This profile has been adapted in part from an original interview conducted by Susan Niebur, for the "Women in Planetary Science" website. To read the full original interview, click here.
|"With that one image, Venus had my heart |
and my mind. I was bitten -- or was it
smitten -- I think it was love at first sight."
Where are you from?
I grew up in the Twin Cities area of Minnesota.
Describe the first time you made a personal connection with outer space.
My family and I were taking a road trip out west with an end-goal of seeing Yellowstone National Park, I think. I remember we were traveling at night and that we could either take a rather straightforward highway route, or a road "less traveled." My dad decided on the later (I was miffed about his decision; I was tired and the night seemed endless on that road). In the car, my mind wandered until suddenly, and abruptly, the car stopped. My mother and father pulled me and my siblings all out of the car, turned off the car headlights and directed us all to look upward at the most incredible sky! It was filled with the brightest and highest density of stars I had ever seen, and perhaps will ever see! That experience took me off this planet, and forever expanded my world. Even though, I had looked skyward many a time before that night, this marks my first true experience of being in awe of the heavens.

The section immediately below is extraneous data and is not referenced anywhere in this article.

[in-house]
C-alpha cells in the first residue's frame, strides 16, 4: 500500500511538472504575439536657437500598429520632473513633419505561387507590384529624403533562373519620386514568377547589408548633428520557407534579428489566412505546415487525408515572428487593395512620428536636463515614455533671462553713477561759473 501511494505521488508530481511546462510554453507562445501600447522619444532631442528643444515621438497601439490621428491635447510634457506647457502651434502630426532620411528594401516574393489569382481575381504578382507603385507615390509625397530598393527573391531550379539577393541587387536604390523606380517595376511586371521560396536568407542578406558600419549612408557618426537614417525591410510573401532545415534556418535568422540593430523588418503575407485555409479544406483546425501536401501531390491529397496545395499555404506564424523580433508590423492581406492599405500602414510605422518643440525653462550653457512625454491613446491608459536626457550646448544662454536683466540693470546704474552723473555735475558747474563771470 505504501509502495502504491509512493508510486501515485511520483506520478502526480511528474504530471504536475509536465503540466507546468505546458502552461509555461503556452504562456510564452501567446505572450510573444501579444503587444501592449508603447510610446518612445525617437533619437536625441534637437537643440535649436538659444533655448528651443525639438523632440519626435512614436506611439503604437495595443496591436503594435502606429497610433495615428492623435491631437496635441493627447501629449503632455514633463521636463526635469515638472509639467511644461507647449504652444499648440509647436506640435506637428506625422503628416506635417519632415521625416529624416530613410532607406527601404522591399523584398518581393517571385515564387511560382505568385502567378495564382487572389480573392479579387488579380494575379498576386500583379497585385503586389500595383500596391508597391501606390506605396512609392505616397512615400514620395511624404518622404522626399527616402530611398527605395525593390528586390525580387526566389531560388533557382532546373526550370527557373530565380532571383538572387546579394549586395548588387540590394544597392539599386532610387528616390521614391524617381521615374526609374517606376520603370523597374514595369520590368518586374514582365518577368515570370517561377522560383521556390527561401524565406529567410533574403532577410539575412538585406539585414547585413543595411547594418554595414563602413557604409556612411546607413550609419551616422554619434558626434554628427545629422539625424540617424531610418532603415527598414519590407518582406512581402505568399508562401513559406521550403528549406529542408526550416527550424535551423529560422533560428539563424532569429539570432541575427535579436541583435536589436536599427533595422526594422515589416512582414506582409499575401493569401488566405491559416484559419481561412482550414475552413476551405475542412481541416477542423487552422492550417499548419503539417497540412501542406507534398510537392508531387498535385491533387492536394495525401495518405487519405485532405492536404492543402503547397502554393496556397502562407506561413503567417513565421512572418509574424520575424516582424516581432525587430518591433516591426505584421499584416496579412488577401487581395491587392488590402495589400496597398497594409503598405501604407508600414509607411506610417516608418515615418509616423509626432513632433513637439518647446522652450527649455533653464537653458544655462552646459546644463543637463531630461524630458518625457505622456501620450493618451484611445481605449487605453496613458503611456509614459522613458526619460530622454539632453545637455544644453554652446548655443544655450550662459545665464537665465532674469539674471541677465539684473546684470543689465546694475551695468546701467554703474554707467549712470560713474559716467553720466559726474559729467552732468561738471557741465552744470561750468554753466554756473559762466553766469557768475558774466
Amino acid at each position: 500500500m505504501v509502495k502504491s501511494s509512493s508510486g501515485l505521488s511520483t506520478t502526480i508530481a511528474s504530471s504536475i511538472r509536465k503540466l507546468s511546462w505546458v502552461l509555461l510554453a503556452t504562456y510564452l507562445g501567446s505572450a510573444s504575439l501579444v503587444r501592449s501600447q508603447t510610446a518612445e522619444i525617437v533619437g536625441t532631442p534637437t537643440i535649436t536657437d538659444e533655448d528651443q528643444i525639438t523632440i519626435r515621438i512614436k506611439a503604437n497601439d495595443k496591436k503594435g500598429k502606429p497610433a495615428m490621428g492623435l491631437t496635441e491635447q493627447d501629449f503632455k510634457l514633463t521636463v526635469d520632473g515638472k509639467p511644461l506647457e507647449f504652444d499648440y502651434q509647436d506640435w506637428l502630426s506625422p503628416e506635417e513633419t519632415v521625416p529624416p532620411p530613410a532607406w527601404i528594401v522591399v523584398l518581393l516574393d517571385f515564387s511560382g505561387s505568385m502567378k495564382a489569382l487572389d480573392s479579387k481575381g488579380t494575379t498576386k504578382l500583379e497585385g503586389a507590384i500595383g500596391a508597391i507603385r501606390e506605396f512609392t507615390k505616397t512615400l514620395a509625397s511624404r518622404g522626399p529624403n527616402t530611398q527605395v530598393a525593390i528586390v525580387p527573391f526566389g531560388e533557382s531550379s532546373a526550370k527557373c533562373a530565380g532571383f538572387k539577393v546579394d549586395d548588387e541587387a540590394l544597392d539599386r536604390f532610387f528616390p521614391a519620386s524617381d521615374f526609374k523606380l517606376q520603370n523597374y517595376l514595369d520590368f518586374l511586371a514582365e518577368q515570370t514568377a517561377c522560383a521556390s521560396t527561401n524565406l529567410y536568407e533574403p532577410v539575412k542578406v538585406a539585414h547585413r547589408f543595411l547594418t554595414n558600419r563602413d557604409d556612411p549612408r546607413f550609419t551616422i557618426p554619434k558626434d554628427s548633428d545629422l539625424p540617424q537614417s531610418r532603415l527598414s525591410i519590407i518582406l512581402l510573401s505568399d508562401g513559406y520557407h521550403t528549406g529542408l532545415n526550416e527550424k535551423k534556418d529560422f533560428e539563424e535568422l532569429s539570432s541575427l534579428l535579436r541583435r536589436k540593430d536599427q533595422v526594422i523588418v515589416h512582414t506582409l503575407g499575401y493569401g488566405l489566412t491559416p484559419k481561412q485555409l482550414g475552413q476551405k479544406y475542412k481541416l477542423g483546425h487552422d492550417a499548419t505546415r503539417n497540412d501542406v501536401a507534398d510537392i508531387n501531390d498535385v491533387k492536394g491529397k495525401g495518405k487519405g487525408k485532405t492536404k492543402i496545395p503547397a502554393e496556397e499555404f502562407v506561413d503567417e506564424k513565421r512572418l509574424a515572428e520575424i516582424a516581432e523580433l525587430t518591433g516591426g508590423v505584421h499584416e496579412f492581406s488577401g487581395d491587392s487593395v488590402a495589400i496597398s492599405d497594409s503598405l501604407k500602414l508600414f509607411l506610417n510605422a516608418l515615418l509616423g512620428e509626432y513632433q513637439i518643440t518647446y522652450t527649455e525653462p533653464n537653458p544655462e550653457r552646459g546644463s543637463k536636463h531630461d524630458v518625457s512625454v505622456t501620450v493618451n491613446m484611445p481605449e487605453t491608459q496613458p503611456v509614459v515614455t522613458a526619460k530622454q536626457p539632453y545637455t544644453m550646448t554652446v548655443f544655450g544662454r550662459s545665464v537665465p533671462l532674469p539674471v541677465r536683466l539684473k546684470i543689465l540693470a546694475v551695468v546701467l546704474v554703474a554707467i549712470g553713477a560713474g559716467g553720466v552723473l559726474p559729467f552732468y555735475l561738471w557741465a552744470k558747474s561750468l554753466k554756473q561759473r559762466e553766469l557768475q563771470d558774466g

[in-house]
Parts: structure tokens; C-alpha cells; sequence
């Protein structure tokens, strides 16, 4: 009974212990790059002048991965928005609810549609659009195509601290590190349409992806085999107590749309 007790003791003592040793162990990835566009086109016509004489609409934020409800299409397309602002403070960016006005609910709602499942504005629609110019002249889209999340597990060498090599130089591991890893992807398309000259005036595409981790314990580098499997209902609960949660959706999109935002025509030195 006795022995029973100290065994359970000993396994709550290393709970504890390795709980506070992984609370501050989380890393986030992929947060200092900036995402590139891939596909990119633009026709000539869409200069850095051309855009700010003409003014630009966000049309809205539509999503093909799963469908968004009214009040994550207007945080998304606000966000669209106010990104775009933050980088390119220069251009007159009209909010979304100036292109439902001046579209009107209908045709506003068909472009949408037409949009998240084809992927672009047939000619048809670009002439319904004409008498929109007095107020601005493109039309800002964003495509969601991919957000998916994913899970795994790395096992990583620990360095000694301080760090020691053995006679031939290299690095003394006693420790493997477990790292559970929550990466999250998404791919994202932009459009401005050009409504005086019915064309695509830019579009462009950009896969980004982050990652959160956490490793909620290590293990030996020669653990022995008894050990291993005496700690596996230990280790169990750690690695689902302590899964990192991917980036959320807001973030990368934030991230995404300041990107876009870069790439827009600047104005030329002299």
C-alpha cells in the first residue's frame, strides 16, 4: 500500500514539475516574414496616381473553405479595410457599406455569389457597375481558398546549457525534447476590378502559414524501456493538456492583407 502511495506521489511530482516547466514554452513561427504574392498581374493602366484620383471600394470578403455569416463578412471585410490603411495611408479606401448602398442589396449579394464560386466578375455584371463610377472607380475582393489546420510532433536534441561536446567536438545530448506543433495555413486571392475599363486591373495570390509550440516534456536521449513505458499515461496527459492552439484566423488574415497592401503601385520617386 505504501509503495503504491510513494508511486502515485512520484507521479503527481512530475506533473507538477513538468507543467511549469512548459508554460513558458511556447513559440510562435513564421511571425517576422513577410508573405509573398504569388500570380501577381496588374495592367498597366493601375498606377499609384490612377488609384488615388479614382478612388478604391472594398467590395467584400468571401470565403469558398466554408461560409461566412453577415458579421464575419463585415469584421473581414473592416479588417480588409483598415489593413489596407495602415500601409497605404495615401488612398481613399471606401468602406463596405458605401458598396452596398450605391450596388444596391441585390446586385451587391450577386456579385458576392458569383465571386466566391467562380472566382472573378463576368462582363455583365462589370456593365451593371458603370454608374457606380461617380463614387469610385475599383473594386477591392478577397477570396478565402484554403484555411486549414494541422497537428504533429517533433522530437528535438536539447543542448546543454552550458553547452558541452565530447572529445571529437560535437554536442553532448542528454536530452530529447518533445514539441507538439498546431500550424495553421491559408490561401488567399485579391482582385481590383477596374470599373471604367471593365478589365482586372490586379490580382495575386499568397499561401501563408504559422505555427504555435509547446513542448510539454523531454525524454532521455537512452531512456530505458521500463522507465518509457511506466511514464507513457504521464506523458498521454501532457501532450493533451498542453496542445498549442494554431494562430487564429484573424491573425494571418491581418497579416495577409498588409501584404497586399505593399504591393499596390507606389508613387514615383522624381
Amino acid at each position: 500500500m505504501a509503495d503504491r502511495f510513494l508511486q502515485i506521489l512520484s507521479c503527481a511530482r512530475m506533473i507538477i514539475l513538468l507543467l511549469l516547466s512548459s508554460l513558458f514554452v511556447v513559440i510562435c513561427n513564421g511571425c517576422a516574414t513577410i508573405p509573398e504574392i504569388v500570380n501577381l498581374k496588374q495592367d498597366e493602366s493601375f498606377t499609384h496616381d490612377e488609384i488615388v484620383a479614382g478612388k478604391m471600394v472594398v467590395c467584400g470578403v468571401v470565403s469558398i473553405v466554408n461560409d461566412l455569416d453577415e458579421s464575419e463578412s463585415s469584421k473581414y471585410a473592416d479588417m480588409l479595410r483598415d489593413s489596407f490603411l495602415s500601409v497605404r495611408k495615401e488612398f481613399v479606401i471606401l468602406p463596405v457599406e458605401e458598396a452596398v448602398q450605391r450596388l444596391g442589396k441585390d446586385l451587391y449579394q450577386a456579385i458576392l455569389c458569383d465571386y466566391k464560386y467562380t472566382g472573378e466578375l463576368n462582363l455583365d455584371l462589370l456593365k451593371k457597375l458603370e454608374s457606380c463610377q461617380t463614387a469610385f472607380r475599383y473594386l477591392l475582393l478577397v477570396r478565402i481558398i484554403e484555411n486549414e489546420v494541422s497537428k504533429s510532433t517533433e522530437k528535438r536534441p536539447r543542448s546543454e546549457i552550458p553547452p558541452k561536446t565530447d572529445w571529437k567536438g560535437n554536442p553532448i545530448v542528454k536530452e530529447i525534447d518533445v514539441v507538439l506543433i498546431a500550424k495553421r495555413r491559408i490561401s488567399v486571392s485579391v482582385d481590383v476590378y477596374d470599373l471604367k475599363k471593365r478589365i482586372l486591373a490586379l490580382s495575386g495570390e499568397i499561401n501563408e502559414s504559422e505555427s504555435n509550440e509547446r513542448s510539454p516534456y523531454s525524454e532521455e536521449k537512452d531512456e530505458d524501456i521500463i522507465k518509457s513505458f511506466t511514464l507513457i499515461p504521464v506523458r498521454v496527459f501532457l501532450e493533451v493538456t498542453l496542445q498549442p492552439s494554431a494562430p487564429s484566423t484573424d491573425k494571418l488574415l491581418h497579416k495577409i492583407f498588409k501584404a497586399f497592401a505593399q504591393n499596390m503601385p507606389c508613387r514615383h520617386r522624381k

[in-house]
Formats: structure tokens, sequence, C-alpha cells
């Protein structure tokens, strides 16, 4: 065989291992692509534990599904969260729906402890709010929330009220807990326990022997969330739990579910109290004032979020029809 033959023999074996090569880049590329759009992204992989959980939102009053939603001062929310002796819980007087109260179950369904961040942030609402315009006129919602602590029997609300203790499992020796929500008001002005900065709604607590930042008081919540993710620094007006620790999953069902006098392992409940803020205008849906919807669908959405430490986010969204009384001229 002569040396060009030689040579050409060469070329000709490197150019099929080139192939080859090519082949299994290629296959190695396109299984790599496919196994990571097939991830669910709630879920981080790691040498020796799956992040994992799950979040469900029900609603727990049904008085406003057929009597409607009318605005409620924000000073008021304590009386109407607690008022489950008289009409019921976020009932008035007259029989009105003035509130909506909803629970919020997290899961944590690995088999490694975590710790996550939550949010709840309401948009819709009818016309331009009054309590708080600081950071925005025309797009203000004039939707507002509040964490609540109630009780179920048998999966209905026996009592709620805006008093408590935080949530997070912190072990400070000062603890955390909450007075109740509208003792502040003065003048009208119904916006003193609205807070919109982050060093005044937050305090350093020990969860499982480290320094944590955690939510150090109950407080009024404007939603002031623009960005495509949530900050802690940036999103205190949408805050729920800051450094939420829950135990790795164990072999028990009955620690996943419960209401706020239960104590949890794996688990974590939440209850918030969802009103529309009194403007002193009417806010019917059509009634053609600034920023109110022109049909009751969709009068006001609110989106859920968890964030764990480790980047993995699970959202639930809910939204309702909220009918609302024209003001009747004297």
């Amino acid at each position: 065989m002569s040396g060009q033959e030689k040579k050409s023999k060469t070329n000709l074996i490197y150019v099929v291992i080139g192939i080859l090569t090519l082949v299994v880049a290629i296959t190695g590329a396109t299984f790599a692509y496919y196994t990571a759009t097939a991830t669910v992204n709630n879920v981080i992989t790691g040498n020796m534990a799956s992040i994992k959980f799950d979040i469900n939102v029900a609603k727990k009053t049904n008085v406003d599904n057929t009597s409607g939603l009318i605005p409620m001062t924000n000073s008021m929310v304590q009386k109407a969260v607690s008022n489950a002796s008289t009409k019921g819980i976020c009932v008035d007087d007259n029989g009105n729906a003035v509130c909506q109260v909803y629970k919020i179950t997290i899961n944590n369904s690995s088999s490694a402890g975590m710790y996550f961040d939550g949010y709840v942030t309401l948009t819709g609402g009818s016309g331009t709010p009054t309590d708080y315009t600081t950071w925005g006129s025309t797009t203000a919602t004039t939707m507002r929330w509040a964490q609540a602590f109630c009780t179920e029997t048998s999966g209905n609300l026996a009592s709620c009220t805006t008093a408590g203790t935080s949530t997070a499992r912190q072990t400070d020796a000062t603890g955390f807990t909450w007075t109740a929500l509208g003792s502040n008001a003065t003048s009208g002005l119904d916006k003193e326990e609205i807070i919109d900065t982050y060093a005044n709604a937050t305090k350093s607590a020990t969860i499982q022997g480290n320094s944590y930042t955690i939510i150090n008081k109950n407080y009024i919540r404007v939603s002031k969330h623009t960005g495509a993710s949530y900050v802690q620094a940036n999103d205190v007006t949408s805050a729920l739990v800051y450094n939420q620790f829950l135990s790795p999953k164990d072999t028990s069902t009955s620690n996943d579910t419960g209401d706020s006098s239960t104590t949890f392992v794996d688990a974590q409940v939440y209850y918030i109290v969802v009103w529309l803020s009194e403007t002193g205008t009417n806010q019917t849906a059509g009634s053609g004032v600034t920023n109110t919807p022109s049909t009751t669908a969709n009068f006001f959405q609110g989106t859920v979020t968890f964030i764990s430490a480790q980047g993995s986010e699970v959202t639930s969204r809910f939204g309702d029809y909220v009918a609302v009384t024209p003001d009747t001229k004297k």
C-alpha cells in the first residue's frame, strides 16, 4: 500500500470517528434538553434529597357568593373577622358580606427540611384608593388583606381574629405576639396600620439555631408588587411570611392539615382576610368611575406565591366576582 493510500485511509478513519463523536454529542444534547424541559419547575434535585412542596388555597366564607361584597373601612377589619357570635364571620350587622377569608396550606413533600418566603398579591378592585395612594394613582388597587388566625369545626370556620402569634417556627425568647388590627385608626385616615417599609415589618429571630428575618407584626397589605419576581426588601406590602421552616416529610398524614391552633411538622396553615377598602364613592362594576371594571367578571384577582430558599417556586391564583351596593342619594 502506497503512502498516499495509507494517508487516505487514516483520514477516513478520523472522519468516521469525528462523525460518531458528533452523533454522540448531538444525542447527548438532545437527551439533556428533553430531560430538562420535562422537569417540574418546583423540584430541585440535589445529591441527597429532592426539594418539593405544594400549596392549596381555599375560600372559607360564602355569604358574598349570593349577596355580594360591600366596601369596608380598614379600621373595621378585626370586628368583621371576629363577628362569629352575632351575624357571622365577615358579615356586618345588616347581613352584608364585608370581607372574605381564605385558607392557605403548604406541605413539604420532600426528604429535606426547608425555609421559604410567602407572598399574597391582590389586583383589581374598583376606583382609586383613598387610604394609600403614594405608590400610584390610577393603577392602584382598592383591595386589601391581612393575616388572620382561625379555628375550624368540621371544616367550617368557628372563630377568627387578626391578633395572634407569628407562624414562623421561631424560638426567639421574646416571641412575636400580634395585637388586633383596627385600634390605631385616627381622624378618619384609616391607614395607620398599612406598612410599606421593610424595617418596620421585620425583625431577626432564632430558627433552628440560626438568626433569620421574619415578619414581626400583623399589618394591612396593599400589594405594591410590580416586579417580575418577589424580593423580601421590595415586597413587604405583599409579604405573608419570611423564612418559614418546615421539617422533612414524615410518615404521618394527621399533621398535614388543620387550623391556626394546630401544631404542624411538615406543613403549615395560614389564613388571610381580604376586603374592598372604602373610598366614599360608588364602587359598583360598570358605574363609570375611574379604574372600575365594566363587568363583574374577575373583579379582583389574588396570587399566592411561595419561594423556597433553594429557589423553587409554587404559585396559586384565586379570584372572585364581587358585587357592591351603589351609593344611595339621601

How did you end up working in the space program?
I first became interested in space science -- and planetary science in particular -- while chatting with some Ph.D. students and postdocs who were sharing with me their excitement about NASA's upcoming Magellan mission to Venus. These students were working with a colleague of mine (Roger Phillips) at Southern Methodist University in Dallas, Texas.
They were explaining to me (from a geophysical perspective) the rheological model of Venus' crust or lithosphere (strong, weak, strong). They cited that some researchers thought (from a geological perspective) that the equatorial region on Venus was similar to Earth's mid-Atlantic ridge; forming a major divergent plate boundary. This was based on the topography of the region. As a structural geologist interested in global-scale tectonics (and to date, "Earth-bound"), yet acutely aware of the role in of rheology in tectonic processes, the two views the students presented seemed contradictory to me.
You see, if we had a planet with a continental crust-like rheology and were able to pull it apart, we should not get a mid-ocean spreading center. We should instead get continental extensional terrain similar to that in western North America.